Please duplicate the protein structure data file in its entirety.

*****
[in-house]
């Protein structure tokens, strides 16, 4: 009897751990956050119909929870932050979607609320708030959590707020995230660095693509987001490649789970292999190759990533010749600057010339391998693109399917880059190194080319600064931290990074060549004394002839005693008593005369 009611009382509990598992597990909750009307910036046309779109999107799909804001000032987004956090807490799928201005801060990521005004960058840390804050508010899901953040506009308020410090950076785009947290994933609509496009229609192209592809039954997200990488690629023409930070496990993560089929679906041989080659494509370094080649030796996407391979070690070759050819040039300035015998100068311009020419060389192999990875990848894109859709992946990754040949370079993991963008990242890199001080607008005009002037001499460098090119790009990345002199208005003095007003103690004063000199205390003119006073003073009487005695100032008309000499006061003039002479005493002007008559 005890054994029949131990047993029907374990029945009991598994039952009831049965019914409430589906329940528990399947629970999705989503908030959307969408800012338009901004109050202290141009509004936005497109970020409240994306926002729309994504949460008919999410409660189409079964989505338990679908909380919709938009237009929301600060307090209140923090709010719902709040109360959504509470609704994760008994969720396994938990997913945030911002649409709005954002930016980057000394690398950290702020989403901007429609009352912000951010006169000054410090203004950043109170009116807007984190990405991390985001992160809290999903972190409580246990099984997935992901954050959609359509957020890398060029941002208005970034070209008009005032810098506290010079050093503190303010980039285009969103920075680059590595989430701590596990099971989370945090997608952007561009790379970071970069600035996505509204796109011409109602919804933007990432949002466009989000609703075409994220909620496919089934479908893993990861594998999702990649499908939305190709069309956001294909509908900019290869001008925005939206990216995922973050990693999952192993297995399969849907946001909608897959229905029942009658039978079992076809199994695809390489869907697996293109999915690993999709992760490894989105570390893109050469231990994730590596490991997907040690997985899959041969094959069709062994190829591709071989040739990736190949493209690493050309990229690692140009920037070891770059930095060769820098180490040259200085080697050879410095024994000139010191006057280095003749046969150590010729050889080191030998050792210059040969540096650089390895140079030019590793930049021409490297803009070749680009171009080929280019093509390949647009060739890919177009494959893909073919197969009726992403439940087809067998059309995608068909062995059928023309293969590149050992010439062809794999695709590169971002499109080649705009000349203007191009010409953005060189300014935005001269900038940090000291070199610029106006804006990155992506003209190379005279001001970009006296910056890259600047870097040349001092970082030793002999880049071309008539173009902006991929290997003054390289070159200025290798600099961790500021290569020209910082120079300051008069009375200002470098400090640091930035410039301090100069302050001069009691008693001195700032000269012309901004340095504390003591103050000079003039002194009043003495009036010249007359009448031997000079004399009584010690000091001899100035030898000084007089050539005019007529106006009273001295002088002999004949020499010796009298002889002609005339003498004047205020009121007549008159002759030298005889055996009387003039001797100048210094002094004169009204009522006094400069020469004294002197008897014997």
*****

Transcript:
[in-house]
């Protein structure tokens, strides 16, 4: 009897751990956050119909929870932050979607609320708030959590707020995230660095693509987001490649789970292999190759990533010749600057010339391998693109399917880059190194080319600064931290990074060549004394002839005693008593005369 009611009382509990598992597990909750009307910036046309779109999107799909804001000032987004956090807490799928201005801060990521005004960058840390804050508010899901953040506009308020410090950076785009947290994933609509496009229609192209592809039954997200990488690629023409930070496990993560089929679906041989080659494509370094080649030796996407391979070690070759050819040039300035015998100068311009020419060389192999990875990848894109859709992946990754040949370079993991963008990242890199001080607008005009002037001499460098090119790009990345002199208005003095007003103690004063000199205390003119006073003073009487005695100032008309000499006061003039002479005493002007008559 005890054994029949131990047993029907374990029945009991598994039952009831049965019914409430589906329940528990399947629970999705989503908030959307969408800012338009901004109050202290141009509004936005497109970020409240994306926002729309994504949460008919999410409660189409079964989505338990679908909380919709938009237009929301600060307090209140923090709010719902709040109360959504509470609704994760008994969720396994938990997913945030911002649409709005954002930016980057000394690398950290702020989403901007429609009352912000951010006169000054410090203004950043109170009116807007984190990405991390985001992160809290999903972190409580246990099984997935992901954050959609359509957020890398060029941002208005970034070209008009005032810098506290010079050093503190303010980039285009969103920075680059590595989430701590596990099971989370945090997608952007561009790379970071970069600035996505509204796109011409109602919804933007990432949002466009989000609703075409994220909620496919089934479908893993990861594998999702990649499908939305190709069309956001294909509908900019290869001008925005939206990216995922973050990693999952192993297995399969849907946001909608897959229905029942009658039978079992076809199994695809390489869907697996293109999915690993999709992760490894989105570390893109050469231990994730590596490991997907040690997985899959041969094959069709062994190829591709071989040739990736190949493209690493050309990229690692140009920037070891770059930095060769820098180490040259200085080697050879410095024994000139010191006057280095003749046969150590010729050889080191030998050792210059040969540096650089390895140079030019590793930049021409490297803009070749680009171009080929280019093509390949647009060739890919177009494959893909073919197969009726992403439940087809067998059309995608068909062995059928023309293969590149050992010439062809794999695709590169971002499109080649705009000349203007191009010409953005060189300014935005001269900038940090000291070199610029106006804006990155992506003209190379005279001001970009006296910056890259600047870097040349001092970082030793002999880049071309008539173009902006991929290997003054390289070159200025290798600099961790500021290569020209910082120079300051008069009375200002470098400090640091930035410039301090100069302050001069009691008693001195700032000269012309901004340095504390003591103050000079003039002194009043003495009036010249007359009448031997000079004399009584010690000091001899100035030898000084007089050539005019007529106006009273001295002088002999004949020499010796009298002889002609005339003498004047205020009121007549008159002759030298005889055996009387003039001797100048210094002094004169009204009522006094400069020469004294002197008897014997």